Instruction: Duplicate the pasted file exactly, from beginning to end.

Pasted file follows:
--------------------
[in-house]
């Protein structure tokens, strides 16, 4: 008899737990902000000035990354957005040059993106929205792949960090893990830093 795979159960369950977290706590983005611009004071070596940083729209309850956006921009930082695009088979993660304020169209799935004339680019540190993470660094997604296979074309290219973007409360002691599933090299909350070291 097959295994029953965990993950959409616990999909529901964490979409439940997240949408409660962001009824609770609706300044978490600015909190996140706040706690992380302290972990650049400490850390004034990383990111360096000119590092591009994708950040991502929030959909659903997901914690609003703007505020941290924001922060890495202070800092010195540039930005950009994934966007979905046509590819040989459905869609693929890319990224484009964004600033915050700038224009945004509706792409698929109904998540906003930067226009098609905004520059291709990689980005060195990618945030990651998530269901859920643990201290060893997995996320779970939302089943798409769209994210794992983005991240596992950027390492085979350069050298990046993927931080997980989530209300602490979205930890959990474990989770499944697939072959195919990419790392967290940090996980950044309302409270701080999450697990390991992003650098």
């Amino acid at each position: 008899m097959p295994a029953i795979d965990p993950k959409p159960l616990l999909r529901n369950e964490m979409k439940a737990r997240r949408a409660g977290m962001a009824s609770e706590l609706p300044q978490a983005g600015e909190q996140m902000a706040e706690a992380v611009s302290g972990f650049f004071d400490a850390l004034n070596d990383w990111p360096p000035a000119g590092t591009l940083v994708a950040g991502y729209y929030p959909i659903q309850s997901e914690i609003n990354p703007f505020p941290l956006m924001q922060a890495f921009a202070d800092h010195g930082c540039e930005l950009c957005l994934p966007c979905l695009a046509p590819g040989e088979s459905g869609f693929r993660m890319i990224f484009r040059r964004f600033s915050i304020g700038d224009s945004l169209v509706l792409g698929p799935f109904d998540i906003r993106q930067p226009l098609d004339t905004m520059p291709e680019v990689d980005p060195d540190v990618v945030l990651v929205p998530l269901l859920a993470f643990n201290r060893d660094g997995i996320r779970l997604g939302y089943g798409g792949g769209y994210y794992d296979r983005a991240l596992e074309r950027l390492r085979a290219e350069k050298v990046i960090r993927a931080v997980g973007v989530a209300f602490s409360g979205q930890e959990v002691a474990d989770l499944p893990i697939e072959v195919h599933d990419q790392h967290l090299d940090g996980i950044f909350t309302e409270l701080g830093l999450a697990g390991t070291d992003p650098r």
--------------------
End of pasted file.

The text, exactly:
[in-house]
């Protein structure tokens, strides 16, 4: 008899737990902000000035990354957005040059993106929205792949960090893990830093 795979159960369950977290706590983005611009004071070596940083729209309850956006921009930082695009088979993660304020169209799935004339680019540190993470660094997604296979074309290219973007409360002691599933090299909350070291 097959295994029953965990993950959409616990999909529901964490979409439940997240949408409660962001009824609770609706300044978490600015909190996140706040706690992380302290972990650049400490850390004034990383990111360096000119590092591009994708950040991502929030959909659903997901914690609003703007505020941290924001922060890495202070800092010195540039930005950009994934966007979905046509590819040989459905869609693929890319990224484009964004600033915050700038224009945004509706792409698929109904998540906003930067226009098609905004520059291709990689980005060195990618945030990651998530269901859920643990201290060893997995996320779970939302089943798409769209994210794992983005991240596992950027390492085979350069050298990046993927931080997980989530209300602490979205930890959990474990989770499944697939072959195919990419790392967290940090996980950044309302409270701080999450697990390991992003650098």
């Amino acid at each position: 008899m097959p295994a029953i795979d965990p993950k959409p159960l616990l999909r529901n369950e964490m979409k439940a737990r997240r949408a409660g977290m962001a009824s609770e706590l609706p300044q978490a983005g600015e909190q996140m902000a706040e706690a992380v611009s302290g972990f650049f004071d400490a850390l004034n070596d990383w990111p360096p000035a000119g590092t591009l940083v994708a950040g991502y729209y929030p959909i659903q309850s997901e914690i609003n990354p703007f505020p941290l956006m924001q922060a890495f921009a202070d800092h010195g930082c540039e930005l950009c957005l994934p966007c979905l695009a046509p590819g040989e088979s459905g869609f693929r993660m890319i990224f484009r040059r964004f600033s915050i304020g700038d224009s945004l169209v509706l792409g698929p799935f109904d998540i906003r993106q930067p226009l098609d004339t905004m520059p291709e680019v990689d980005p060195d540190v990618v945030l990651v929205p998530l269901l859920a993470f643990n201290r060893d660094g997995i996320r779970l997604g939302y089943g798409g792949g769209y994210y794992d296979r983005a991240l596992e074309r950027l390492r085979a290219e350069k050298v990046i960090r993927a931080v997980g973007v989530a209300f602490s409360g979205q930890e959990v002691a474990d989770l499944p893990i697939e072959v195919h599933d990419q790392h967290l090299d940090g996980i950044f909350t309302e409270l701080g830093l999450a697990g390991t070291d992003p650098r």